Friday, September 2, 2011


Tonight I'll be speaking at the monthly All-Night Vigil in the Archdiocese of Milwaukee. The theme is "Humility and Obedience" and the topic I've been given is "Humility."

In Matthew 23: 12 Jesus says: "Whoever exalts himself will be humbled, but whoever humbles himself will be exalted." This is a paradox that once again shows us God's ways are not ours. Humility leads to exaltation? Becoming low leads to being raised up? This is clearly not the way of the world.

Humility is about truth, about accepting the truth that I am a creature. The root of humility is the Latin word "humus" or earth. I am of the earth. Without God, I am nothing. This is reality.

But we, like our ancestral parents, tend to avoid and deny reality. The Original Sin and in fact every sin is a denial of the fact that we are creatures. As Adam and Eve chose to be "like gods" who choose for themselves what is good and what is bad (Genesis 3: 5), so do we, when we sin, try to do things our way rather than God's way. We grasp, as our first parents did, at equality with God.

The result was immediate: "the eyes of both of them were opened, and they realized that they were naked" (Genesis 3: 7). They became self-conscious, self-centered. Their focus became "ME - ME - ME." Just count the number of times Adam refers to himself in the short response to God's question "Where are you?" He said: "I heard you in the garden; but I was afraid, because I was naked, so I hid myself."

The antidote to this self-centeredness is humility. The best definition of humility that I've heard is this: Humility is not thinking less of yourself but thinking of yourself less. It's not putting yourself down and beating yourself up but getting yourself out of your self-conscious spotlight.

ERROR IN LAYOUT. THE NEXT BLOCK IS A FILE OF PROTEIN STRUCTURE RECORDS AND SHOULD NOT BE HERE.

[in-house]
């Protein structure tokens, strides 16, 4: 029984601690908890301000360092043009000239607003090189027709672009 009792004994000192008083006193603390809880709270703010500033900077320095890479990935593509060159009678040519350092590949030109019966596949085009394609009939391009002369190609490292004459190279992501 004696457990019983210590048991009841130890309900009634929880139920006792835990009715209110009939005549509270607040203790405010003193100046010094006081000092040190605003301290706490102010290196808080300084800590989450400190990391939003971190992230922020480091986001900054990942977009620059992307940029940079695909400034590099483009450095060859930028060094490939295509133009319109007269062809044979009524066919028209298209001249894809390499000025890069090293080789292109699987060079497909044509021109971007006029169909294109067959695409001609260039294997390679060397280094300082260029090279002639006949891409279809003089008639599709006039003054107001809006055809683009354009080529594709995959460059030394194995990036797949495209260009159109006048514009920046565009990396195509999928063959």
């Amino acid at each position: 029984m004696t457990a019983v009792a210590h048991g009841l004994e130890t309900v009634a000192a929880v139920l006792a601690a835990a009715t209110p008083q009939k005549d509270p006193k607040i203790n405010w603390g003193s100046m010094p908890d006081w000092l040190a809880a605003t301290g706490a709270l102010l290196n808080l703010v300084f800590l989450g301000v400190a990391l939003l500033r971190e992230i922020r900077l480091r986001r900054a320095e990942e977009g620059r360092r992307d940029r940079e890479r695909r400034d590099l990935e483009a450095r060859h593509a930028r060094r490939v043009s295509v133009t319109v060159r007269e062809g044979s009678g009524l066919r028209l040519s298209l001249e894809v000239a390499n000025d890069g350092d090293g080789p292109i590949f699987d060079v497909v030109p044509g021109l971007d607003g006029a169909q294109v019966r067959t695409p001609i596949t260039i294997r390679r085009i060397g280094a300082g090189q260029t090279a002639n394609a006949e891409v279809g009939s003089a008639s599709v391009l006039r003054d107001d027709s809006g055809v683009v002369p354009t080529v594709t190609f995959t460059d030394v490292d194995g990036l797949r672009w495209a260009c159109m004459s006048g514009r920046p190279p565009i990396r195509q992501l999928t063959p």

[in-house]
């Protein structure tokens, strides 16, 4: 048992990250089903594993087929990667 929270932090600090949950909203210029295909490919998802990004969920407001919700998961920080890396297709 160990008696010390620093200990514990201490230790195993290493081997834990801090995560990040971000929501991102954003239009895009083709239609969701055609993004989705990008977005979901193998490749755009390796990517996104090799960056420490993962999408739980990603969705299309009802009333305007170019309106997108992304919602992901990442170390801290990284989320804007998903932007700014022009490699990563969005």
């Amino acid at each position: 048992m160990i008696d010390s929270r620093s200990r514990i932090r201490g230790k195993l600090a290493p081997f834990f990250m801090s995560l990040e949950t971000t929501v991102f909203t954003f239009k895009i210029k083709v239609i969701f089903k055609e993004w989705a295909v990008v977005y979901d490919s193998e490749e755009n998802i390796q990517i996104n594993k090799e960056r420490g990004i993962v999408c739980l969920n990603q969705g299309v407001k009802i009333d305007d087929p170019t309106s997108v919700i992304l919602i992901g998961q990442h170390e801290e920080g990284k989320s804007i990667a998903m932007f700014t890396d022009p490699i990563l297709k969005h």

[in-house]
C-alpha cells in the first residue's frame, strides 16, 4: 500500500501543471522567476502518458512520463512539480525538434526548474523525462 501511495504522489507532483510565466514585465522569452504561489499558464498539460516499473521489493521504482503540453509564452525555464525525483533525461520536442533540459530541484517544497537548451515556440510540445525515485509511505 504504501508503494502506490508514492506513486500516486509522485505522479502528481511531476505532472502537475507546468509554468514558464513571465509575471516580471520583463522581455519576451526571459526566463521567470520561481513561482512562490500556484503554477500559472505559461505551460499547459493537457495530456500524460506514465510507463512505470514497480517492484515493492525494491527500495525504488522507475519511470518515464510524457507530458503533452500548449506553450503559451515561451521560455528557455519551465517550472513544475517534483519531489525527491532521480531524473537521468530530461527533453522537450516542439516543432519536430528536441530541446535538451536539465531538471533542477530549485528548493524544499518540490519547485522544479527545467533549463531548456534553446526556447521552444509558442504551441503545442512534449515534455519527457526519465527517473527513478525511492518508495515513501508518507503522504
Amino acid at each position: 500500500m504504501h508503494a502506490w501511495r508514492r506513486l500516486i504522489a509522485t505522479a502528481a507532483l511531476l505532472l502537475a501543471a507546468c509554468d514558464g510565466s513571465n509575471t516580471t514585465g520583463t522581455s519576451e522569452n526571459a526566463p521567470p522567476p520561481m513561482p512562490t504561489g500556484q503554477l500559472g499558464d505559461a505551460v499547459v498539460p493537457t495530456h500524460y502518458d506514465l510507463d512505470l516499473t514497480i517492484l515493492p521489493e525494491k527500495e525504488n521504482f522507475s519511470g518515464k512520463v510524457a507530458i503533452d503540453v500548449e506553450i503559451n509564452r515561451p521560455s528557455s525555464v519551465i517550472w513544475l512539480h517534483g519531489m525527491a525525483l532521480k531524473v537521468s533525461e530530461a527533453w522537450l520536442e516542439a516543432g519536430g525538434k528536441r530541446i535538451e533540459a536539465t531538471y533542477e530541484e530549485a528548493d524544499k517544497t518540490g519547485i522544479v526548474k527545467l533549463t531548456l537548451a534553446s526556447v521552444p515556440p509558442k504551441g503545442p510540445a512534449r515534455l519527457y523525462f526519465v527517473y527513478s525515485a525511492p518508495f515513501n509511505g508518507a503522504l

Jesus, who said "I am meek and humble of heart" (Matthew 11: 29), is the best example of this. He was not self-centered. Philippians 2: 6-9 says that Jesus, "though he was in the form of God, did not regard equality with God something to be grasped. Rather he emptied himself, taking the form of a slave, coming in human likeness, ... he humbled himself, becoming obedient to death, even death on a cross. Because of this, God greatly exalted him...."

Jesus emptied himself of himself, of any self-consciousness. He was so other-conscious--conscious of both the Father and his brothers and sisters--that there was no internal spotlight focused on himself. What made him so unself-conscious? His relationship with the Father. He was so firm in his identity as the Beloved Son that he had nothing to prove. As a result, people flocked to him and wanted to know the secret of his happiness and peace.

We are called to be like Jesus. Every Lent we enter into a period designed to lead us through a process of conversion in which we die to ourselves in order to live more like Jesus. We begin Lent by getting in touch with reality. Ashes are put on our heads and we are told that we are dust, "humus," earth, nothing really. We are dust that is alive for a while but that will return to dust once again.

But remember where Lent ends--with Holy Thursday, Good Friday, and Easter. We are precious dust. To God, we are precious enough to die for, precious enough to be given the very Body and Blood of the Son, precious enough to be raised up as Jesus himself was. In God's eyes we are special, we are important.

Thus there is no need to "grasp at equality with God" like our ancestral parents. There is no need to exalt ourselves. Firm in our identity as Jesus was, we know there is nothing we need to prove, there is no need to exalt ourselves, no need to look good in front of others. We can get the spotlight off ourselves and focus all our attention on our God and our neighbors and in doing so we will find true happiness and peace.

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